The Post-Journal

Stateline Gets A Taste Of NASCAR In 1958

To prepare for the third season of racing at Stateline Speedway, track managers made improvements during the off-season such as the addition of storm drains, a landscaped infield and a revamped ticket office. However, the most significant change occurred in the management of the track.

Original partner Marv Thorpe left the ownership group to focus his attention on his service station business and to resume his idled racing career. The four remaining owners, Len Briggs, Lloyd Williams, Don Frank and Jerry Frank, incorporated themselves as Busti Speedways, Inc.

An open house was held to kick off the 1958 season. Fans were invited to drive their road cars around the track.

"Driving must be done in an orderly fashion," according to the press release authored by Williams.

The 1958 racing season will be remembered as one of Stateline's most competitive years. Twenty feature events were contested resulting in 14 different winners. The only repeat winners during the season were veterans Dean Layfield with four wins, Jim Patrick with three and Squirt Johns with two scores.

Post-Journal sportswriter Doug Smith dubbed the group of feature winners the "I Won a Feature Club" and wrote glowing reports of "the throttle mashers who were being initiated into the fraternity."

New ''inductees'' included Bud Phearsdorf, John Seeley, Eb Young, Leon Lindstrom, Thorpe, Jim Fiebelkorn, Mike Egan, and Shorty Rollins. Past Stateline winners Joe Sauner, "Mad Man" Johnny McGinley and Emory Mahan also saw starter Jim Ponders' checkered flag.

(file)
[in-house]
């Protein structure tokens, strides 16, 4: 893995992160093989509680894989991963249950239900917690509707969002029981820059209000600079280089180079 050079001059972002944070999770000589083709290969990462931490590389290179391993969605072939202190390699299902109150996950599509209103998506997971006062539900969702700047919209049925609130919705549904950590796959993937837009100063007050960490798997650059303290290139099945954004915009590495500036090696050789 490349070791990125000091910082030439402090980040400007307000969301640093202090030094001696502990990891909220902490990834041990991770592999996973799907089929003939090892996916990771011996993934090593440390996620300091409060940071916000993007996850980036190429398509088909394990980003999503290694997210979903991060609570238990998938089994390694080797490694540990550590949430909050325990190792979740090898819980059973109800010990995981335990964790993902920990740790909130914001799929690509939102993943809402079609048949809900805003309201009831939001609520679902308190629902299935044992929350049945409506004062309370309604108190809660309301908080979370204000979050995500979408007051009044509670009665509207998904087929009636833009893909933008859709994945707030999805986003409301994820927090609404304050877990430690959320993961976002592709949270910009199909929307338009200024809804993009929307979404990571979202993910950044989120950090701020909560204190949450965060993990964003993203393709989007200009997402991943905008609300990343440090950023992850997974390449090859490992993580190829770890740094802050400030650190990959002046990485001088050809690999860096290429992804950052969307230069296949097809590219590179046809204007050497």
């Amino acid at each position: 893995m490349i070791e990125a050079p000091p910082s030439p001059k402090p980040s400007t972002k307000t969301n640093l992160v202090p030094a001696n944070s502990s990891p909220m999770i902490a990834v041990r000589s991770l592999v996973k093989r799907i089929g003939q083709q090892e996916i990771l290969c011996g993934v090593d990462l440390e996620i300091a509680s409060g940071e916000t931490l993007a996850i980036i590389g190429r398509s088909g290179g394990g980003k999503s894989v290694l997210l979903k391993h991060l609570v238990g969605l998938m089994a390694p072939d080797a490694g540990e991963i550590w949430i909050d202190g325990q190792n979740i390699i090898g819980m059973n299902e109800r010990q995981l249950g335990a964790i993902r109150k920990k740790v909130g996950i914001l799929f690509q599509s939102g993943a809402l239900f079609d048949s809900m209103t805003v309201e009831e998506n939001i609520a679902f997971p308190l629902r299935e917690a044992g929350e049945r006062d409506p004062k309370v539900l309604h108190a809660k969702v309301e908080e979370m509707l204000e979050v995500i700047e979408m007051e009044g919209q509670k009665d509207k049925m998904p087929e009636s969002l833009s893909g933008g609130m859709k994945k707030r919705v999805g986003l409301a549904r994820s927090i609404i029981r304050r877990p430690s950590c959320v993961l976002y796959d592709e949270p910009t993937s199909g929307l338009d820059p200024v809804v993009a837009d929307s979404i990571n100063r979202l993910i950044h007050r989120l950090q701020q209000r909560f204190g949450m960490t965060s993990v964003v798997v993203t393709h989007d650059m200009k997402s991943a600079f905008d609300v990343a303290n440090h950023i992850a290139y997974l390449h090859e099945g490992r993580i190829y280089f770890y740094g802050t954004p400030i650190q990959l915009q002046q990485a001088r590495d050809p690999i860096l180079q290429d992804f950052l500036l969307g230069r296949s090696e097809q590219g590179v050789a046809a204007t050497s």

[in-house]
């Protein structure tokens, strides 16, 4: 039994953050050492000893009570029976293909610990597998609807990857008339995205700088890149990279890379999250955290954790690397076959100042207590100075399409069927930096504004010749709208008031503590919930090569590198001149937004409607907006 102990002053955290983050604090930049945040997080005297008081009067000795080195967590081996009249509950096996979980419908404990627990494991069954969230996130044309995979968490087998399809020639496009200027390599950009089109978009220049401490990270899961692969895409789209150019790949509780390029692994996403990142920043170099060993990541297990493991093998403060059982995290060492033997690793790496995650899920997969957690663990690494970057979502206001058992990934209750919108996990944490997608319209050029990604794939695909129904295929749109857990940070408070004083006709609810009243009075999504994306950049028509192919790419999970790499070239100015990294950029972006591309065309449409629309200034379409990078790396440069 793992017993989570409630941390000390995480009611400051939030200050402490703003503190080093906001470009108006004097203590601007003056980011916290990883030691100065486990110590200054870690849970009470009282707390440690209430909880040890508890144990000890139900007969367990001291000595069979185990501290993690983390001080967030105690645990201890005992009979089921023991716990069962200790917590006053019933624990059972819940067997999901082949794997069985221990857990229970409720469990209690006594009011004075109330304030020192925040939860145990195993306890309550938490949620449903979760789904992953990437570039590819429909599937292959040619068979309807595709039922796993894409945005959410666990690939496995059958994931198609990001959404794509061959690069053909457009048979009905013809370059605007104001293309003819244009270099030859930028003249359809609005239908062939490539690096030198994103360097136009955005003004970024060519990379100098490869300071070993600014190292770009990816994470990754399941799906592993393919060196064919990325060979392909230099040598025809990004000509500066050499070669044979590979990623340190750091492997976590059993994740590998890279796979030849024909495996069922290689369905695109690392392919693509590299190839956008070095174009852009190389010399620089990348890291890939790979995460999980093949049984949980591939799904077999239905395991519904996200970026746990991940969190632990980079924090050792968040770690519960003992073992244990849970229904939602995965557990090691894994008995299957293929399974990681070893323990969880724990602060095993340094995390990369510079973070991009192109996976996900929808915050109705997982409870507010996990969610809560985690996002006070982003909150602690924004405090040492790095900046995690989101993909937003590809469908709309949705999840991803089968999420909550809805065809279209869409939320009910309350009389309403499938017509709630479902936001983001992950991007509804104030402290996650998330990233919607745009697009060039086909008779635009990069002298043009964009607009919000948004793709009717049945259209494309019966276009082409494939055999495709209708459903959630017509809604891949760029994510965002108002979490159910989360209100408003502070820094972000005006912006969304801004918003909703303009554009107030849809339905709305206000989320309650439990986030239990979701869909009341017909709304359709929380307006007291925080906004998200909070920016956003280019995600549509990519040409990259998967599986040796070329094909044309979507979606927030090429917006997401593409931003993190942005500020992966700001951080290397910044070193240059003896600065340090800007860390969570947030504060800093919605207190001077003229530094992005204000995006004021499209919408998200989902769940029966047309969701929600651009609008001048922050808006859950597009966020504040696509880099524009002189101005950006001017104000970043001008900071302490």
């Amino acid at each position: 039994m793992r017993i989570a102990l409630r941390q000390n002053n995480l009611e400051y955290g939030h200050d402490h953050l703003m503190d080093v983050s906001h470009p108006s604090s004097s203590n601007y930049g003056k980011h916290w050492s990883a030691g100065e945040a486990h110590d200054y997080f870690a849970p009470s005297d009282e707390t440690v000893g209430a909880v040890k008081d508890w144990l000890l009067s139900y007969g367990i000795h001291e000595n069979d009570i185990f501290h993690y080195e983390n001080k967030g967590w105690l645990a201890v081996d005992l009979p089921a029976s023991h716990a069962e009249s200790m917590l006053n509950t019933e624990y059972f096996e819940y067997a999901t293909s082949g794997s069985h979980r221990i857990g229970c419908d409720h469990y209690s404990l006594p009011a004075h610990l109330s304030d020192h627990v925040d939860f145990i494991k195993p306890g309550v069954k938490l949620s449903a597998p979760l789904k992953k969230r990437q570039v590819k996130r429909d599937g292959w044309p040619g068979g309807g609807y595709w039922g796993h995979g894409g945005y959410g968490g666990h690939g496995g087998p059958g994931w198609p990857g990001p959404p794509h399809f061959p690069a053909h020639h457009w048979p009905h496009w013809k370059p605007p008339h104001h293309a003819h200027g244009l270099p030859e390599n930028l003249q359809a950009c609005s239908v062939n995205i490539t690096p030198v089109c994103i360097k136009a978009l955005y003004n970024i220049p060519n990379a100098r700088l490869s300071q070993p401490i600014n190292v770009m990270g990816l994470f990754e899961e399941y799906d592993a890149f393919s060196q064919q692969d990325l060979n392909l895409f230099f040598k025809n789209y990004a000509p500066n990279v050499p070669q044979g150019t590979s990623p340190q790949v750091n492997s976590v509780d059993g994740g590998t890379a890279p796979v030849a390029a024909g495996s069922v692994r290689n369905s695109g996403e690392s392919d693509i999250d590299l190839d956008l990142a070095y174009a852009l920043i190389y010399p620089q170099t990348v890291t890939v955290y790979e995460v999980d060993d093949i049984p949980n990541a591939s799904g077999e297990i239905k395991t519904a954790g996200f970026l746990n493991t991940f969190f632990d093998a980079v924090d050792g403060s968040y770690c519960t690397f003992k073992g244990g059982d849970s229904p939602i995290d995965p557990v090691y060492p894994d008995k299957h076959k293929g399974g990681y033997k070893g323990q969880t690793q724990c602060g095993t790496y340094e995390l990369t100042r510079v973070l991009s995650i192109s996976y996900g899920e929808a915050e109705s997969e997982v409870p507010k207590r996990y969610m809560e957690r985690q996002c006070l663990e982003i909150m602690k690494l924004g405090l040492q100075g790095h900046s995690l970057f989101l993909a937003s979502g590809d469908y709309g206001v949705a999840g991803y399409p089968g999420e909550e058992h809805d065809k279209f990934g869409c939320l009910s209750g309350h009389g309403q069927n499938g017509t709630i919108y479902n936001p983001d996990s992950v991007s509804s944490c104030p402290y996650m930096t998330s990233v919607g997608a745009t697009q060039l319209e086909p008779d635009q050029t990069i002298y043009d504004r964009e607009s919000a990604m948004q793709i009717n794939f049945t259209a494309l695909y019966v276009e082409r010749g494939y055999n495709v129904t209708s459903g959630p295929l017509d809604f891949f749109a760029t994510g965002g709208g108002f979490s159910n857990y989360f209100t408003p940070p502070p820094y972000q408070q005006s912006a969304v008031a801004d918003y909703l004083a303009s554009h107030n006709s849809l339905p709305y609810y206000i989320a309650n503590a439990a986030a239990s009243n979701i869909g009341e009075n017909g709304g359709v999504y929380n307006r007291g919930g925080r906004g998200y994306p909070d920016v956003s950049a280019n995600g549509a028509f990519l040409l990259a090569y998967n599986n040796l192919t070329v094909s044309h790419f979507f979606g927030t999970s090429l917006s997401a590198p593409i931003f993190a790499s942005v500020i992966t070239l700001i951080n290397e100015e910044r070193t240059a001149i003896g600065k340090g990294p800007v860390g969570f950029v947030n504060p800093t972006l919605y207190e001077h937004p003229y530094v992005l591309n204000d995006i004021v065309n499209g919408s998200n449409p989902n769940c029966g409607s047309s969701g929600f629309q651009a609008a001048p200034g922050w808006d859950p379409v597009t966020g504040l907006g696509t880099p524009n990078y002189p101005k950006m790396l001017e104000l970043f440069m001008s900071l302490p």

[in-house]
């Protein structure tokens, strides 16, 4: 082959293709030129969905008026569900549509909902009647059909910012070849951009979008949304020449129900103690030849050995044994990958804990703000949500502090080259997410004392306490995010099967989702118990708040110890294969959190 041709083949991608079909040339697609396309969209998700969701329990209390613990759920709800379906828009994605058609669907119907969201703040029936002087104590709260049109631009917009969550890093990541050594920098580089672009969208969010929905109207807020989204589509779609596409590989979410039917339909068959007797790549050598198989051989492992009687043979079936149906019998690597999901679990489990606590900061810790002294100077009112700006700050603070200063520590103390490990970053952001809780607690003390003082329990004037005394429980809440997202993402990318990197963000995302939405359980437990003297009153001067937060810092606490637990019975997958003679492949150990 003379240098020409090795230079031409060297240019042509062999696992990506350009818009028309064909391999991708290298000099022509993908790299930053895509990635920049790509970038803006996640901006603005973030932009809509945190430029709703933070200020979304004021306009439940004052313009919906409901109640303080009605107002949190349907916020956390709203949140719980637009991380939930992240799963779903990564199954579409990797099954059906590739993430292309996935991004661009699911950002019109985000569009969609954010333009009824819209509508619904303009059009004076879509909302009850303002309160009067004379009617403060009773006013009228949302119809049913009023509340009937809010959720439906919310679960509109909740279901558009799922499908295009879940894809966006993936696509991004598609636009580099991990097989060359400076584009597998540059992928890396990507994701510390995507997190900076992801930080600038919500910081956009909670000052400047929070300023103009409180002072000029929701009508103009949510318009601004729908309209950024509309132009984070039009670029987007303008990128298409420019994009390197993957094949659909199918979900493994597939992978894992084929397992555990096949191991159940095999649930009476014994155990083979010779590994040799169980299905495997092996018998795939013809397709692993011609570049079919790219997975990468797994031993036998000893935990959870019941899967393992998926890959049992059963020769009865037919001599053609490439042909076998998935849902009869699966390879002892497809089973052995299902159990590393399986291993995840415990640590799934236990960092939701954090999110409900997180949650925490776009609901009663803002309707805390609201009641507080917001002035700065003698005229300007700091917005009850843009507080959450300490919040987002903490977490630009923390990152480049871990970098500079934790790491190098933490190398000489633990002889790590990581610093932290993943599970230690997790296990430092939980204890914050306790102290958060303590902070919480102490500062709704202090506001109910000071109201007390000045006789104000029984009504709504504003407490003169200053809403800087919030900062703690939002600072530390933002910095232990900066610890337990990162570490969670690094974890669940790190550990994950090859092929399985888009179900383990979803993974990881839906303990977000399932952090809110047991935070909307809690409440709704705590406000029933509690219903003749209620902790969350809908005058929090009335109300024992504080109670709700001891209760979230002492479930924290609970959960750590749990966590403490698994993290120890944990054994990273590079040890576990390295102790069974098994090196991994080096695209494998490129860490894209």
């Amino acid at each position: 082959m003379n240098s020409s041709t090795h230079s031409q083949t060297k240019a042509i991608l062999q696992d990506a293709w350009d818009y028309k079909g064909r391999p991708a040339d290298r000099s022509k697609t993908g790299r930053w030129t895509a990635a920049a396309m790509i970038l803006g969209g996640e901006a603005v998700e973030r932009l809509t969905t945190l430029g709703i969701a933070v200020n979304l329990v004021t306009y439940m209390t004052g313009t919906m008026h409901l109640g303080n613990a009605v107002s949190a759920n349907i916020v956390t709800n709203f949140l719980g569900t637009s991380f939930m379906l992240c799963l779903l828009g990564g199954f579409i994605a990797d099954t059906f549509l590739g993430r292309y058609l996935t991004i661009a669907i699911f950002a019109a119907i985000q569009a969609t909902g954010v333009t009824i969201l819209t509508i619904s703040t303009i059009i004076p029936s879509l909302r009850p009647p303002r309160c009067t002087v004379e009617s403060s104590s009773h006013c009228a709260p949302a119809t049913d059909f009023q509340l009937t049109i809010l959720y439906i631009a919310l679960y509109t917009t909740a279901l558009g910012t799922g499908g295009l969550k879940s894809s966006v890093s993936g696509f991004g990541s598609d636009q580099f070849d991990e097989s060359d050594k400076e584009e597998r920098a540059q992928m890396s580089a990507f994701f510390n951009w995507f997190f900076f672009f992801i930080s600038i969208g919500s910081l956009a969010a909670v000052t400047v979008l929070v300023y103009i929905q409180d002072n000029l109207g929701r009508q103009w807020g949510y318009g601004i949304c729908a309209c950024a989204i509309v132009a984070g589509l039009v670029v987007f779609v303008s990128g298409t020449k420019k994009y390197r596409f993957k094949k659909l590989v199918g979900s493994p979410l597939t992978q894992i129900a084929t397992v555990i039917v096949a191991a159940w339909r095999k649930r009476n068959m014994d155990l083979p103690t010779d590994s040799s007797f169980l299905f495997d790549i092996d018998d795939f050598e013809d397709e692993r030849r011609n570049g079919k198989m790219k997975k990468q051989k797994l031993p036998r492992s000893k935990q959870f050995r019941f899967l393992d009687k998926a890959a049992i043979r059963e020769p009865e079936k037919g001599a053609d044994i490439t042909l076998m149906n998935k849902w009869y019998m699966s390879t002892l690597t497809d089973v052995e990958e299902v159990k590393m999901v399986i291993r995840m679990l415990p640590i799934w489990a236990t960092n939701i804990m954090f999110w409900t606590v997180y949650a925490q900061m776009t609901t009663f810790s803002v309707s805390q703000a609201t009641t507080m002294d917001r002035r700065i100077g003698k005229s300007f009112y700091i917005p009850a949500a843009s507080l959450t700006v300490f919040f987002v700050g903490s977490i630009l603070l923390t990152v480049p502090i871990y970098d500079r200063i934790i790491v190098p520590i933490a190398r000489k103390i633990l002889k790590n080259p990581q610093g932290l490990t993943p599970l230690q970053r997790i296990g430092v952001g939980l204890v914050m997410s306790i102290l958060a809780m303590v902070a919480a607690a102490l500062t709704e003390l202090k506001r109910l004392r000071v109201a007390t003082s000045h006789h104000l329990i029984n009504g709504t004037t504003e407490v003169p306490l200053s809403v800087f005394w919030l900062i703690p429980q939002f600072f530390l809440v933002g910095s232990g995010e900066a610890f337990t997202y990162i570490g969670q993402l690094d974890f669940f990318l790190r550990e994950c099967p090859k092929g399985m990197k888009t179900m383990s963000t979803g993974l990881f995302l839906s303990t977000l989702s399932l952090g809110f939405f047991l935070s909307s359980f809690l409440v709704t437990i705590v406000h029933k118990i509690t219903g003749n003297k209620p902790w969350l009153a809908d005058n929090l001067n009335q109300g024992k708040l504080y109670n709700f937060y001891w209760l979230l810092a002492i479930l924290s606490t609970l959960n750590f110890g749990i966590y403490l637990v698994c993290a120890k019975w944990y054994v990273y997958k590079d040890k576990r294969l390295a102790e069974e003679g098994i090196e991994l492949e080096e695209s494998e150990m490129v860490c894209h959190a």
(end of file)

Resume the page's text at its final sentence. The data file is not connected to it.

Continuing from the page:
Smith described Phearsdorf's winning machine as a "decrepit looking 1955 Ford. The fenders dangle, there's not an undented spot on it, and the whole contraption looks as if a good sneeze would reduce it to a pile of rubble."

After his feature win, Smith quoted the exulted John Seeley as saying, "After six years, I'd say it was about time!"

Describing Dean Layfield's win in the Gust Johnson Memorial, the verbose Smith wrote that "Trophies have the same effect on Dean that electric trains have on small boys - he goes for them in a big way."

Stateline conducted a weekly "Pick the Winners" contest in which entrants attempted to predict the first four finishers in that week's feature race for a cash prize. According to Smith, "One person (obviously feminine) wasn't interested in who would win the race. She penned on her entry, 'Boy is the driver of the 511 cute! Is he married?'"

Smith continued, "Cute is scarcely the word to apply to the driver in question. Squirt Johns stands 6-1 and weighs in the neighborhood of 210 pounds. Oh yes, he is married."

Johnny McGinley's victory drive was at the wheel of a "mongrel machine" according to Smith. "It seems the car began life as a '56 Chevy convertible, but was transformed when the hardtop off a '57 model was attached."

Eb Young's upset victory over Johns produced an account glibly depicted as "an epic little man versus big man battle" between the "jockey-sized Young, 5-6, 125 pounds,' and the much larger Johns, now reported as "six-three." Smith said the "near photo finish was decided by less than the difference in their heights."

Joe Sauner's winner's quote on August brought baseball to the mind of Smith. An 18-car pile-up was initiated by a tangle between Sauner and Bud Fanale. The wreck reduced the 30-car field to just 18 and Sauner was able to restart and subsequently win the $250 prize.

"Joe Sauner sounded like a dyed-in-the-wool Yankee fan talking about Casey Stengel," Smith wrote. "'Lucky,' he said. 'Nothin' but luck - never deserved to win - got every break in the book.'"